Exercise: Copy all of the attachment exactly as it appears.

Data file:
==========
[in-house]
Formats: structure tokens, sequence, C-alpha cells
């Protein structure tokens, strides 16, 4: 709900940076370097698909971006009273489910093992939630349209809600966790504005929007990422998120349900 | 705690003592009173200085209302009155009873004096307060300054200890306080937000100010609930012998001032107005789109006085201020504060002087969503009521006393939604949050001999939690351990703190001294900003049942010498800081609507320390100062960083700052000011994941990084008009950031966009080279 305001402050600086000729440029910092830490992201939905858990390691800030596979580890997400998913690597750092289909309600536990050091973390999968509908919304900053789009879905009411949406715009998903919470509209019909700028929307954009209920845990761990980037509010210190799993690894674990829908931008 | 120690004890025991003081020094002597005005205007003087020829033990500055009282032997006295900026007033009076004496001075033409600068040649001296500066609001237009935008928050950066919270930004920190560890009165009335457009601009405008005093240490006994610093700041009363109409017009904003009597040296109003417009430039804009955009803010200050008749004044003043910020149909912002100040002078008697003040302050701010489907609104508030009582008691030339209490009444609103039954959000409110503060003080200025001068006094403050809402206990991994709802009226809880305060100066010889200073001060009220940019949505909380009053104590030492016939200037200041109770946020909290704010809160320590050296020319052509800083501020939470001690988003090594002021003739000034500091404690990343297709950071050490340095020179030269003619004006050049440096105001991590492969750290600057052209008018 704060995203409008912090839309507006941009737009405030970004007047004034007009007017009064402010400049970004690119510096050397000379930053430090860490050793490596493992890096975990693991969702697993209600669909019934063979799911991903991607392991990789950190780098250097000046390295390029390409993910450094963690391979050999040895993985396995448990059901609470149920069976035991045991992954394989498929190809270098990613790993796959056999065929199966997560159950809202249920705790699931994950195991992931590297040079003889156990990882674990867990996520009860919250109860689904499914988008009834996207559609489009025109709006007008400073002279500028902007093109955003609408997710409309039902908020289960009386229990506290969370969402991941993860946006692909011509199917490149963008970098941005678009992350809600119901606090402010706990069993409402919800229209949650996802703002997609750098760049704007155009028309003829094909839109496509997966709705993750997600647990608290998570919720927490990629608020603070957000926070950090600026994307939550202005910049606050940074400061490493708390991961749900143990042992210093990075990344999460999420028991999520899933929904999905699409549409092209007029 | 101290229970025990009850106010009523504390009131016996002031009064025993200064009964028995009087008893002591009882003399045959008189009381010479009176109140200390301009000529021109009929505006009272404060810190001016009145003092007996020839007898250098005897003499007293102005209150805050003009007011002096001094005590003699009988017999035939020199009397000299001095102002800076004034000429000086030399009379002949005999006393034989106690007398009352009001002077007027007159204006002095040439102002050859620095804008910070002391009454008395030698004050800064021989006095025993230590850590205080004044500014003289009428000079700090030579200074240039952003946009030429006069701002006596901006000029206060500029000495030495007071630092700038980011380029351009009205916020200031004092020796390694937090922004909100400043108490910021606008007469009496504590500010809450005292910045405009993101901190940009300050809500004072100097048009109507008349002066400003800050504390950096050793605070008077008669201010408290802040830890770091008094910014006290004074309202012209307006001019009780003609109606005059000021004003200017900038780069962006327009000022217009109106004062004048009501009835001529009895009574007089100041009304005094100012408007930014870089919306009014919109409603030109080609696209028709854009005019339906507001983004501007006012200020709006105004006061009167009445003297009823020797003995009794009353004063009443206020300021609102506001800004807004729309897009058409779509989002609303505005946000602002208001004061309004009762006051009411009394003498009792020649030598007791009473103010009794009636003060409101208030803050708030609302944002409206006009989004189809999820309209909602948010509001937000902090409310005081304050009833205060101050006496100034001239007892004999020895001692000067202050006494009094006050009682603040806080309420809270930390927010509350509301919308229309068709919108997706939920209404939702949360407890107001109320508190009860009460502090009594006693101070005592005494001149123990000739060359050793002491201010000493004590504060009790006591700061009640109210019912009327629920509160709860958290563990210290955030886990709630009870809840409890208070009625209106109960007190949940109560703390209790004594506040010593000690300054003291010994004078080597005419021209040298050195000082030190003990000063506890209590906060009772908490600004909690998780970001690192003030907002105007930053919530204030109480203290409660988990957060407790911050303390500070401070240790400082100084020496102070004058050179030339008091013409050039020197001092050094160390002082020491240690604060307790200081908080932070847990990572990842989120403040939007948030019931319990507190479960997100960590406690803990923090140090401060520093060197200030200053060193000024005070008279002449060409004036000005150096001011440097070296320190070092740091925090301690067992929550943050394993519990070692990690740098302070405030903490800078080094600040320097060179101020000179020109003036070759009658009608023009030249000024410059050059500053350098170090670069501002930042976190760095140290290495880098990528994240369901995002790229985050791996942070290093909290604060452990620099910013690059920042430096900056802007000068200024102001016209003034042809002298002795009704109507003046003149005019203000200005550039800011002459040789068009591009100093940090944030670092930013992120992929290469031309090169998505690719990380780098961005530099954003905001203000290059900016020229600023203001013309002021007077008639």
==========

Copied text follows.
[in-house]
Formats: structure tokens, sequence, C-alpha cells
């Protein structure tokens, strides 16, 4: 709900940076370097698909971006009273489910093992939630349209809600966790504005929007990422998120349900 | 705690003592009173200085209302009155009873004096307060300054200890306080937000100010609930012998001032107005789109006085201020504060002087969503009521006393939604949050001999939690351990703190001294900003049942010498800081609507320390100062960083700052000011994941990084008009950031966009080279 305001402050600086000729440029910092830490992201939905858990390691800030596979580890997400998913690597750092289909309600536990050091973390999968509908919304900053789009879905009411949406715009998903919470509209019909700028929307954009209920845990761990980037509010210190799993690894674990829908931008 | 120690004890025991003081020094002597005005205007003087020829033990500055009282032997006295900026007033009076004496001075033409600068040649001296500066609001237009935008928050950066919270930004920190560890009165009335457009601009405008005093240490006994610093700041009363109409017009904003009597040296109003417009430039804009955009803010200050008749004044003043910020149909912002100040002078008697003040302050701010489907609104508030009582008691030339209490009444609103039954959000409110503060003080200025001068006094403050809402206990991994709802009226809880305060100066010889200073001060009220940019949505909380009053104590030492016939200037200041109770946020909290704010809160320590050296020319052509800083501020939470001690988003090594002021003739000034500091404690990343297709950071050490340095020179030269003619004006050049440096105001991590492969750290600057052209008018 704060995203409008912090839309507006941009737009405030970004007047004034007009007017009064402010400049970004690119510096050397000379930053430090860490050793490596493992890096975990693991969702697993209600669909019934063979799911991903991607392991990789950190780098250097000046390295390029390409993910450094963690391979050999040895993985396995448990059901609470149920069976035991045991992954394989498929190809270098990613790993796959056999065929199966997560159950809202249920705790699931994950195991992931590297040079003889156990990882674990867990996520009860919250109860689904499914988008009834996207559609489009025109709006007008400073002279500028902007093109955003609408997710409309039902908020289960009386229990506290969370969402991941993860946006692909011509199917490149963008970098941005678009992350809600119901606090402010706990069993409402919800229209949650996802703002997609750098760049704007155009028309003829094909839109496509997966709705993750997600647990608290998570919720927490990629608020603070957000926070950090600026994307939550202005910049606050940074400061490493708390991961749900143990042992210093990075990344999460999420028991999520899933929904999905699409549409092209007029 | 101290229970025990009850106010009523504390009131016996002031009064025993200064009964028995009087008893002591009882003399045959008189009381010479009176109140200390301009000529021109009929505006009272404060810190001016009145003092007996020839007898250098005897003499007293102005209150805050003009007011002096001094005590003699009988017999035939020199009397000299001095102002800076004034000429000086030399009379002949005999006393034989106690007398009352009001002077007027007159204006002095040439102002050859620095804008910070002391009454008395030698004050800064021989006095025993230590850590205080004044500014003289009428000079700090030579200074240039952003946009030429006069701002006596901006000029206060500029000495030495007071630092700038980011380029351009009205916020200031004092020796390694937090922004909100400043108490910021606008007469009496504590500010809450005292910045405009993101901190940009300050809500004072100097048009109507008349002066400003800050504390950096050793605070008077008669201010408290802040830890770091008094910014006290004074309202012209307006001019009780003609109606005059000021004003200017900038780069962006327009000022217009109106004062004048009501009835001529009895009574007089100041009304005094100012408007930014870089919306009014919109409603030109080609696209028709854009005019339906507001983004501007006012200020709006105004006061009167009445003297009823020797003995009794009353004063009443206020300021609102506001800004807004729309897009058409779509989002609303505005946000602002208001004061309004009762006051009411009394003498009792020649030598007791009473103010009794009636003060409101208030803050708030609302944002409206006009989004189809999820309209909602948010509001937000902090409310005081304050009833205060101050006496100034001239007892004999020895001692000067202050006494009094006050009682603040806080309420809270930390927010509350509301919308229309068709919108997706939920209404939702949360407890107001109320508190009860009460502090009594006693101070005592005494001149123990000739060359050793002491201010000493004590504060009790006591700061009640109210019912009327629920509160709860958290563990210290955030886990709630009870809840409890208070009625209106109960007190949940109560703390209790004594506040010593000690300054003291010994004078080597005419021209040298050195000082030190003990000063506890209590906060009772908490600004909690998780970001690192003030907002105007930053919530204030109480203290409660988990957060407790911050303390500070401070240790400082100084020496102070004058050179030339008091013409050039020197001092050094160390002082020491240690604060307790200081908080932070847990990572990842989120403040939007948030019931319990507190479960997100960590406690803990923090140090401060520093060197200030200053060193000024005070008279002449060409004036000005150096001011440097070296320190070092740091925090301690067992929550943050394993519990070692990690740098302070405030903490800078080094600040320097060179101020000179020109003036070759009658009608023009030249000024410059050059500053350098170090670069501002930042976190760095140290290495880098990528994240369901995002790229985050791996942070290093909290604060452990620099910013690059920042430096900056802007000068200024102001016209003034042809002298002795009704109507003046003149005019203000200005550039800011002459040789068009591009100093940090944030670092930013992120992929290469031309090169998505690719990380780098961005530099954003905001203000290059900016020229600023203001013309002021007077008639």